New rules alter use of trademarks on patented medicines upon patent expiry

Ecuador

On January 15 2015 Presidential Decree No 522 amended the Regulations for the Application of the Law on the Import, Commercialisation and Sale of Generic Medicines for Human Use. The New Rules alter the practice in relation to patented medicines after expiration of the patent.

The new wording added to the regulations reads as follows:

Once the patented invention has lapsed, medicines shall be mandatorily registered and sold as generics, and the label shall primarily contain the International Common Denomination (ICD) and the reference to 'Generic Medicine', above the name of the manufacturer.

Once the patent has lapsed, reference medicines shall be registered as such and shall be sold as generics. Reference medicines are understood to be those which had originally obtained a patent that has afterwards lapsed.

It is prohibited for generic medicines to be sold exclusively with a certain brand.

In addition, a transitory provision provides for a one-year term (until January 14 2016) to comply with this obligation.

At first sight, the enacted regulations are somewhat confusing. However, based on the authors' analysis and some information unofficially obtained from government officers, the rules can be interpreted as follows:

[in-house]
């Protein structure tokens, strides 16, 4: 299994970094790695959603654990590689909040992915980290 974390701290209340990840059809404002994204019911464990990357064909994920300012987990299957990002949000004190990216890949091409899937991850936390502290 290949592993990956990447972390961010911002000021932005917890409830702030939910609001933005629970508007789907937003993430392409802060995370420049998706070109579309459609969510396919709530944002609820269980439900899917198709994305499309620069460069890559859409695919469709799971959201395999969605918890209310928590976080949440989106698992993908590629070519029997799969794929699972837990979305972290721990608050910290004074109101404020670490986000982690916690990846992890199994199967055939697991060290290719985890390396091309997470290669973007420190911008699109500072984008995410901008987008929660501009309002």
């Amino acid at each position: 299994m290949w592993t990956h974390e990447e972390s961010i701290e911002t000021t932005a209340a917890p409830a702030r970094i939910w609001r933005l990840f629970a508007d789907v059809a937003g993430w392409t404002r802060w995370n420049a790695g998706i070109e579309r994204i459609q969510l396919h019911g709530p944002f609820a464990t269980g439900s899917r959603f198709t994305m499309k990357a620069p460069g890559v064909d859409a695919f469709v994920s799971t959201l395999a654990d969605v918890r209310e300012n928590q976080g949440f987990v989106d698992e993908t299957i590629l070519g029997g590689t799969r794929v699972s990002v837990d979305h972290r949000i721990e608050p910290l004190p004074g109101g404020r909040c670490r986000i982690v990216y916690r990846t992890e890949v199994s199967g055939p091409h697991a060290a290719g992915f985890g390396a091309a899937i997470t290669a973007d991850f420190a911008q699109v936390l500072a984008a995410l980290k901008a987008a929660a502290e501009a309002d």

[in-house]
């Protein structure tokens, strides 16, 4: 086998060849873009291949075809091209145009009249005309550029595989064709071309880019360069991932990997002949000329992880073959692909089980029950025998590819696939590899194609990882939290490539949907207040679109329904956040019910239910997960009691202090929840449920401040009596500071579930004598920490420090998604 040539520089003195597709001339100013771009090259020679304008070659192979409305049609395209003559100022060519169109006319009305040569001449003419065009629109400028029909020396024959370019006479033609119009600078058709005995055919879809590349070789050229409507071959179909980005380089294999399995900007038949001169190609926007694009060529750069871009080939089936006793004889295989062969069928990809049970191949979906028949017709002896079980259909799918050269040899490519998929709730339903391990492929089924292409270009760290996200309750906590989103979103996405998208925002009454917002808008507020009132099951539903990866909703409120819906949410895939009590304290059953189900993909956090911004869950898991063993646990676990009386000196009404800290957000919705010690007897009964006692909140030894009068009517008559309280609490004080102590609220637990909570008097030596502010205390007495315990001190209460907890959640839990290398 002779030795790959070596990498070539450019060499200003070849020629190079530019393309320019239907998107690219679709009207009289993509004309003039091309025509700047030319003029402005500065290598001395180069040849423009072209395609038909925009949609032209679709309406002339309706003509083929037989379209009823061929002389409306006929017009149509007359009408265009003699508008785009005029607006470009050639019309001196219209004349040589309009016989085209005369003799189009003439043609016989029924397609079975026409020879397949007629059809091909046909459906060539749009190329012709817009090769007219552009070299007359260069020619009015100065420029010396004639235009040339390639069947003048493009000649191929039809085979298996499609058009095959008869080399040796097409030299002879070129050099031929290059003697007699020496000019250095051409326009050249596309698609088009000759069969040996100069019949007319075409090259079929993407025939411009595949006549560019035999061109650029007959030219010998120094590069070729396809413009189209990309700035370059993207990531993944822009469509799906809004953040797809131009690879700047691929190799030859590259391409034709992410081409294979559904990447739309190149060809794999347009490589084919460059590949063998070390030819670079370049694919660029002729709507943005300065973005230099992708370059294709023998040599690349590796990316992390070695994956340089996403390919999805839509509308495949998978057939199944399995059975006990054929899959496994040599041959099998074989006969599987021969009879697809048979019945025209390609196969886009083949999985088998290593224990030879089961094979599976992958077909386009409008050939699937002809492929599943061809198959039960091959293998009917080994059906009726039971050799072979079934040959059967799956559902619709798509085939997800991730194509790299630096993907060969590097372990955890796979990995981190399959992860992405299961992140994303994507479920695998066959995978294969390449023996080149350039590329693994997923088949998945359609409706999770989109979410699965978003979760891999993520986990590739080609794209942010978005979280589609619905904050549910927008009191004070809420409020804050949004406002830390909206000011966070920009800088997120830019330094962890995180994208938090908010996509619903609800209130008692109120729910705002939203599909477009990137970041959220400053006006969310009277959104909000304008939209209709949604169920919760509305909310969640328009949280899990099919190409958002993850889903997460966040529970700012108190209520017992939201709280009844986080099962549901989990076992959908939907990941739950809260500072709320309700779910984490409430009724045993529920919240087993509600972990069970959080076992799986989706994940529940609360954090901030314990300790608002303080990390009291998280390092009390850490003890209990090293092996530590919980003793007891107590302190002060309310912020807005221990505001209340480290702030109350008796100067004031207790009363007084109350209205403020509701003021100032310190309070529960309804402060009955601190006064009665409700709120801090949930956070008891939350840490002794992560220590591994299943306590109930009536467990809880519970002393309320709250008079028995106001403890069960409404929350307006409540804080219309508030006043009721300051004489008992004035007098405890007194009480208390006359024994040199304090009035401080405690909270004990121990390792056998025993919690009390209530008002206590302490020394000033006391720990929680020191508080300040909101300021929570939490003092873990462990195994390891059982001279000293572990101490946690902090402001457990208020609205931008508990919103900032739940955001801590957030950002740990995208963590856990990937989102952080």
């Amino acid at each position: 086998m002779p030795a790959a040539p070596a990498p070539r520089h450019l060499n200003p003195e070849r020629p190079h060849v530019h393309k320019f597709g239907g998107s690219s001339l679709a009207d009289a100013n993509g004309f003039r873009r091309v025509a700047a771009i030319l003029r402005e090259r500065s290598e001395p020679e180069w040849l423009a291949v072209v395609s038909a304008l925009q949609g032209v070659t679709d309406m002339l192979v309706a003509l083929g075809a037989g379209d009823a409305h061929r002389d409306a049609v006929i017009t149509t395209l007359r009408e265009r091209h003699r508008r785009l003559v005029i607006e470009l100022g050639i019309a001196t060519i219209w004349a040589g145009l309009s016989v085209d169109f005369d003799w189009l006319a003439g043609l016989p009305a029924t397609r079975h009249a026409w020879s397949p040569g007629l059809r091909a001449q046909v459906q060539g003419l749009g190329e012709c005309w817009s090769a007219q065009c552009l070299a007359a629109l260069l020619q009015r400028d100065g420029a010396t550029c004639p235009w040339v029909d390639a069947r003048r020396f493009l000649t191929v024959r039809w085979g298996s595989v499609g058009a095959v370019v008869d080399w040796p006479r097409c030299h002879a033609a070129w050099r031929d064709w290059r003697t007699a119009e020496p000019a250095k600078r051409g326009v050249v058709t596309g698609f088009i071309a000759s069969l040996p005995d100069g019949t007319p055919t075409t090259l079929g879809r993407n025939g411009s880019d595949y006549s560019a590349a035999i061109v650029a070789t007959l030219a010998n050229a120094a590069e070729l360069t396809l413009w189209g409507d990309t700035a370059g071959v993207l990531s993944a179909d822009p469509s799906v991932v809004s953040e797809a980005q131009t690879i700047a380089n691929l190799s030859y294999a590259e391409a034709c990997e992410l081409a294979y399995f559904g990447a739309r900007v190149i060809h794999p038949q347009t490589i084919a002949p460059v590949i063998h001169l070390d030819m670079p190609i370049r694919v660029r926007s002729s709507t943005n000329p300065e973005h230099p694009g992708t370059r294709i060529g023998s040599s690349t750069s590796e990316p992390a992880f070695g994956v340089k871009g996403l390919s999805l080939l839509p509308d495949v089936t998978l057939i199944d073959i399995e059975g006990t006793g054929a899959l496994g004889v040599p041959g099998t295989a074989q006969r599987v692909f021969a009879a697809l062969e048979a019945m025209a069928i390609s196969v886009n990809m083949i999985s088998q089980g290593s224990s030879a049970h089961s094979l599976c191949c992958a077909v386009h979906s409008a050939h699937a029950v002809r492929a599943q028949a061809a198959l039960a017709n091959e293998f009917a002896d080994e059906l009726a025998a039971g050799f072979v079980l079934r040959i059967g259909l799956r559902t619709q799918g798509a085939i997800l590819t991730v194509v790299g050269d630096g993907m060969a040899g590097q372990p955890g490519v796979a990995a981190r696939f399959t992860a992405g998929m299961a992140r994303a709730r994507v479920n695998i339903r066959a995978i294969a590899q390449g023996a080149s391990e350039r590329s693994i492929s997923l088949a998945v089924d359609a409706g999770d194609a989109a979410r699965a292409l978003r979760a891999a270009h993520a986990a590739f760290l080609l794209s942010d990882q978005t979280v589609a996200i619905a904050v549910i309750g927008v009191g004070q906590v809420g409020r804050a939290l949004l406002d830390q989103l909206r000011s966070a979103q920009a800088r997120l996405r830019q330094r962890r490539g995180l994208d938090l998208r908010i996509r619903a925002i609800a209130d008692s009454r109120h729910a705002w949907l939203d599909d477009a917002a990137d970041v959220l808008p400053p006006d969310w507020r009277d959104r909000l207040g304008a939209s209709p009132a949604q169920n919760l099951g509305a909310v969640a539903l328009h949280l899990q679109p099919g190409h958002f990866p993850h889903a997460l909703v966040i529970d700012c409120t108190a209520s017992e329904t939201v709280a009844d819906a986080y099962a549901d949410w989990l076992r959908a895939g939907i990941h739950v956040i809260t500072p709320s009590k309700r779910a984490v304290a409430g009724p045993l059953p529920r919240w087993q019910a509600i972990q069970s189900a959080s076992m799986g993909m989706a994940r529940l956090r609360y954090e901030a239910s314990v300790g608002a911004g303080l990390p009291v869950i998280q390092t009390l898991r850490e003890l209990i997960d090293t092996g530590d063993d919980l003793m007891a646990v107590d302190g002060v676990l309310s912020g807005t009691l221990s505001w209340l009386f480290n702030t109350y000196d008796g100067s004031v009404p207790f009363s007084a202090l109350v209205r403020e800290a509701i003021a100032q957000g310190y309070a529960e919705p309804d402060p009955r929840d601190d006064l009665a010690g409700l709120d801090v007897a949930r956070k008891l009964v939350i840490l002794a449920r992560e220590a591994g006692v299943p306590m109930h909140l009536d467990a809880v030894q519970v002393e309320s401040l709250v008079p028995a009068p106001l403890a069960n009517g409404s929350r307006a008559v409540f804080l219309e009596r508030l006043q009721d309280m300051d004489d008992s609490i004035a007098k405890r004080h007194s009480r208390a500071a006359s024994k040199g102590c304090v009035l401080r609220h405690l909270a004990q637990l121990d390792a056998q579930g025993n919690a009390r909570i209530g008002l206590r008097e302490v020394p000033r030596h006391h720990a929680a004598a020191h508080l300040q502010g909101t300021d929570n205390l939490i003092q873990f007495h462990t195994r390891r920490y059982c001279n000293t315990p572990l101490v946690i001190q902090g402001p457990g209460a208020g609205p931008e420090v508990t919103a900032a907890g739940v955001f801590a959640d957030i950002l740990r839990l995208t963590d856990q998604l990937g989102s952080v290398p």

1. The New Rules will apply only to products for which a patent had previously been granted in Ecuador but which has subsequently lapsed. Based on the principle of territoriality of the law, the rule will not apply to lapsing patents obtained in other countries.

  2. Once the Ecuadorian patent has lapsed, the corresponding product shall be treated as generic. However, it is understood that this would not be automatic, since generic products must also be registered and the new wording refers specifically to registration. Therefore, it is understood that it will be for proprietors to re-register the product and, since the new law states that registration as a generic will be mandatory following the expiration of the patent, there will seemingly be penalties for not doing so. There is no guidance as to how such re-registration would take place - that is, whether it would involve converting the product into a generic or obtaining a new registration. However, the current rules in relation to the branding of generic products are similar to what is being introduced by the New Rules, as discussed below at point 3.

    It is worth mentioning that, by making the reference product a generic, it will be more straightforward gaining approval for other generic/biosimilar products.

  3. The product may carry a trademark but, according to the rules, the labelling must primarily feature the ICD and the designation “Medicamento Genérico”. The New Rules do not define 'primarily', but it is understood that “Medicamento Genérico” must be in red capital letters

These new rules will lead to patent right holders losing all rights in relation to a patented product immediately upon expiry of the patent, creating a further burden as regards re-registration should they intend to carry on commercialising the product.

Maria Cecilia Romoleroux and Ian Wall, Corral Rosales Carmigniani Pérez, Quito

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